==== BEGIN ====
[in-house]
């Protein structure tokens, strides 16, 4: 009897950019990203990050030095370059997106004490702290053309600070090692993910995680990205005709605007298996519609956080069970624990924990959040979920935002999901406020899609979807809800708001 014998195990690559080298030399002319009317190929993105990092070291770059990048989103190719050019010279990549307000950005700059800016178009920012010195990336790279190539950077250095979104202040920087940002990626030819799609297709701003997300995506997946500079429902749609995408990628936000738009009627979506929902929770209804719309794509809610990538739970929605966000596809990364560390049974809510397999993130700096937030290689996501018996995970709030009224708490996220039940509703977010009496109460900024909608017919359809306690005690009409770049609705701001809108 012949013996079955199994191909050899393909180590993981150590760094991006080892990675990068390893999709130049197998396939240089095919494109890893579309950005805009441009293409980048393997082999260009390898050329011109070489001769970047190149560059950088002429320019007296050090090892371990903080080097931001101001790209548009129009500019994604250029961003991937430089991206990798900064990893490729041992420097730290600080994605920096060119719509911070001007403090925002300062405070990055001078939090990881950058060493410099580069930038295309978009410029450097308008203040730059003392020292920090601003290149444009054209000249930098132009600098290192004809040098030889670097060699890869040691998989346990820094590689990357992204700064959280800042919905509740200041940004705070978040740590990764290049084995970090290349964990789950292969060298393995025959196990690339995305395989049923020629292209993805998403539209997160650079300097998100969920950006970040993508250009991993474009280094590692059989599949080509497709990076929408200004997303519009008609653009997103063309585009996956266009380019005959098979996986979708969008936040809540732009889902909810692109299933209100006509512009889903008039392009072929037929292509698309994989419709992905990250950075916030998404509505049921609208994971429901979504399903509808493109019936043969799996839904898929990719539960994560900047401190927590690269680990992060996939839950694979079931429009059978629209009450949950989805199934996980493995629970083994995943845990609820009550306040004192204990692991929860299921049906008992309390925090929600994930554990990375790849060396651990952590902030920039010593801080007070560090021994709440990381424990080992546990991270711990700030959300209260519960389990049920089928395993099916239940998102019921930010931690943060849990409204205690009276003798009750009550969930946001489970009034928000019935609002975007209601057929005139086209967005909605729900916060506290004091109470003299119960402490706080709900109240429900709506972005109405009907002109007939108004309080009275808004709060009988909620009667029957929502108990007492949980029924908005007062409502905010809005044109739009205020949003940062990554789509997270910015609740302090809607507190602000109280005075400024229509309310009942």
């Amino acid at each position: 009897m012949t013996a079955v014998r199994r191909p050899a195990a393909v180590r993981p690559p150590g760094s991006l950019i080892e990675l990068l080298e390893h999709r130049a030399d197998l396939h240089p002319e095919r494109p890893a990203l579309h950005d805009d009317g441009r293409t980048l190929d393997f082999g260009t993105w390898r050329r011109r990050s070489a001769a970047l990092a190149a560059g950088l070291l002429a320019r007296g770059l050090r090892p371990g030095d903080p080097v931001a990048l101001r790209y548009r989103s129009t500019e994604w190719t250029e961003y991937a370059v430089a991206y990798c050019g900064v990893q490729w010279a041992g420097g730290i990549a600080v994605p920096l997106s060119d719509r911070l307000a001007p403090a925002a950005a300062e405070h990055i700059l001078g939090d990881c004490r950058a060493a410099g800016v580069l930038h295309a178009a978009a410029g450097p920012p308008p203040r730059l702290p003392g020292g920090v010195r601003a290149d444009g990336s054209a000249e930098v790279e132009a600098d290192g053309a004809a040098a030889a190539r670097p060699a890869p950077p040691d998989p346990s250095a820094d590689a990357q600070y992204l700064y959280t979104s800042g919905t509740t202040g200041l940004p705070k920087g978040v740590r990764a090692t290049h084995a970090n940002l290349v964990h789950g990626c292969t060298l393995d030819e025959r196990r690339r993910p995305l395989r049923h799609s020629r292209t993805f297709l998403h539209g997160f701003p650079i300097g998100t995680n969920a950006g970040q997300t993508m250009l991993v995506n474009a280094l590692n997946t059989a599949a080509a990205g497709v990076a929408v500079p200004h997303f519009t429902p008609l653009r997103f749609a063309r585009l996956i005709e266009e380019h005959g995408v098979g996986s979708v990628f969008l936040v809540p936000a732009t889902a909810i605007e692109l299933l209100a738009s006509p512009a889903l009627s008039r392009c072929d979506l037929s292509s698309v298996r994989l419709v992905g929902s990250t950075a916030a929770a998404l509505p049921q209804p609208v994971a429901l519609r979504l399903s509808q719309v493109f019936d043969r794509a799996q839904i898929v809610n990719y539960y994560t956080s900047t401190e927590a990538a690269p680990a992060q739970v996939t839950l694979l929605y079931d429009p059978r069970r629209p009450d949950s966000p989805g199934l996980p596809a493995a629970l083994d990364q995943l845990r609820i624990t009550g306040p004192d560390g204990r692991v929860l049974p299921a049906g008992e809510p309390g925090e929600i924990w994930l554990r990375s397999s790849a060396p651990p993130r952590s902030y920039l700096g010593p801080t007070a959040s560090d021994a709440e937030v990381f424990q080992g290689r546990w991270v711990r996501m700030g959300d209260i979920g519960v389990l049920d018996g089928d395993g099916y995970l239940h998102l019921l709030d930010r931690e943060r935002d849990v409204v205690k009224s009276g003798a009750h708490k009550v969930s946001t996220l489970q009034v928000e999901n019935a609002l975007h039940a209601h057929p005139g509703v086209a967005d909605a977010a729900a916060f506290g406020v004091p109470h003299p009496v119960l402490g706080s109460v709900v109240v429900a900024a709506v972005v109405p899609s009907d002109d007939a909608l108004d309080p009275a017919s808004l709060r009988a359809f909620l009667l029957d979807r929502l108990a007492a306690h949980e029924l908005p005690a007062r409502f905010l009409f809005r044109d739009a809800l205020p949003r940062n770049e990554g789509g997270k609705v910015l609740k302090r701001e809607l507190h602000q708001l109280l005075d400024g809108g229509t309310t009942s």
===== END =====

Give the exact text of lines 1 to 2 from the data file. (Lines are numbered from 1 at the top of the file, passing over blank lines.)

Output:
[in-house]
């Protein structure tokens, strides 16, 4: 009897950019990203990050030095370059997106004490702290053309600070090692993910995680990205005709605007298996519609956080069970624990924990959040979920935002999901406020899609979807809800708001 014998195990690559080298030399002319009317190929993105990092070291770059990048989103190719050019010279990549307000950005700059800016178009920012010195990336790279190539950077250095979104202040920087940002990626030819799609297709701003997300995506997946500079429902749609995408990628936000738009009627979506929902929770209804719309794509809610990538739970929605966000596809990364560390049974809510397999993130700096937030290689996501018996995970709030009224708490996220039940509703977010009496109460900024909608017919359809306690005690009409770049609705701001809108 012949013996079955199994191909050899393909180590993981150590760094991006080892990675990068390893999709130049197998396939240089095919494109890893579309950005805009441009293409980048393997082999260009390898050329011109070489001769970047190149560059950088002429320019007296050090090892371990903080080097931001101001790209548009129009500019994604250029961003991937430089991206990798900064990893490729041992420097730290600080994605920096060119719509911070001007403090925002300062405070990055001078939090990881950058060493410099580069930038295309978009410029450097308008203040730059003392020292920090601003290149444009054209000249930098132009600098290192004809040098030889670097060699890869040691998989346990820094590689990357992204700064959280800042919905509740200041940004705070978040740590990764290049084995970090290349964990789950292969060298393995025959196990690339995305395989049923020629292209993805998403539209997160650079300097998100969920950006970040993508250009991993474009280094590692059989599949080509497709990076929408200004997303519009008609653009997103063309585009996956266009380019005959098979996986979708969008936040809540732009889902909810692109299933209100006509512009889903008039392009072929037929292509698309994989419709992905990250950075916030998404509505049921609208994971429901979504399903509808493109019936043969799996839904898929990719539960994560900047401190927590690269680990992060996939839950694979079931429009059978629209009450949950989805199934996980493995629970083994995943845990609820009550306040004192204990692991929860299921049906008992309390925090929600994930554990990375790849060396651990952590902030920039010593801080007070560090021994709440990381424990080992546990991270711990700030959300209260519960389990049920089928395993099916239940998102019921930010931690943060849990409204205690009276003798009750009550969930946001489970009034928000019935609002975007209601057929005139086209967005909605729900916060506290004091109470003299119960402490706080709900109240429900709506972005109405009907002109007939108004309080009275808004709060009988909620009667029957929502108990007492949980029924908005007062409502905010809005044109739009205020949003940062990554789509997270910015609740302090809607507190602000109280005075400024229509309310009942």